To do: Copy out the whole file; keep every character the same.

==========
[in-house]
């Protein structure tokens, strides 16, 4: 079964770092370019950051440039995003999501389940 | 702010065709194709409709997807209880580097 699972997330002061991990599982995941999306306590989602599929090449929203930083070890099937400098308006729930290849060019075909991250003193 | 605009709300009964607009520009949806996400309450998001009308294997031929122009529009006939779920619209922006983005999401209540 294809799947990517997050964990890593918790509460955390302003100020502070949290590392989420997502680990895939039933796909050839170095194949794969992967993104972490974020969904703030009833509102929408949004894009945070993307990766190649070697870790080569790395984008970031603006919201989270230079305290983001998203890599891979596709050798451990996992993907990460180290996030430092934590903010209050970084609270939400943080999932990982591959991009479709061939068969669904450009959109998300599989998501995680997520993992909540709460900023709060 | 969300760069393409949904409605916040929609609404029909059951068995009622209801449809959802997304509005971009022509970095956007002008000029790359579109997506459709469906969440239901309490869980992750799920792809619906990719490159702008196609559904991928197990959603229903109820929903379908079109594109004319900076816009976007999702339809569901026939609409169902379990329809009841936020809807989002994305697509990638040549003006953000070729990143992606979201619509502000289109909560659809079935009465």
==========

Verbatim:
[in-house]
């Protein structure tokens, strides 16, 4: 079964770092370019950051440039995003999501389940 | 702010065709194709409709997807209880580097 699972997330002061991990599982995941999306306590989602599929090449929203930083070890099937400098308006729930290849060019075909991250003193 | 605009709300009964607009520009949806996400309450998001009308294997031929122009529009006939779920619209922006983005999401209540 294809799947990517997050964990890593918790509460955390302003100020502070949290590392989420997502680990895939039933796909050839170095194949794969992967993104972490974020969904703030009833509102929408949004894009945070993307990766190649070697870790080569790395984008970031603006919201989270230079305290983001998203890599891979596709050798451990996992993907990460180290996030430092934590903010209050970084609270939400943080999932990982591959991009479709061939068969669904450009959109998300599989998501995680997520993992909540709460900023709060 | 969300760069393409949904409605916040929609609404029909059951068995009622209801449809959802997304509005971009022509970095956007002008000029790359579109997506459709469906969440239901309490869980992750799920792809619906990719490159702008196609559904991928197990959603229903109820929903379908079109594109004319900076816009976007999702339809569901026939609409169902379990329809009841936020809807989002994305697509990638040549003006953000070729990143992606979201619509502000289109909560659809079935009465």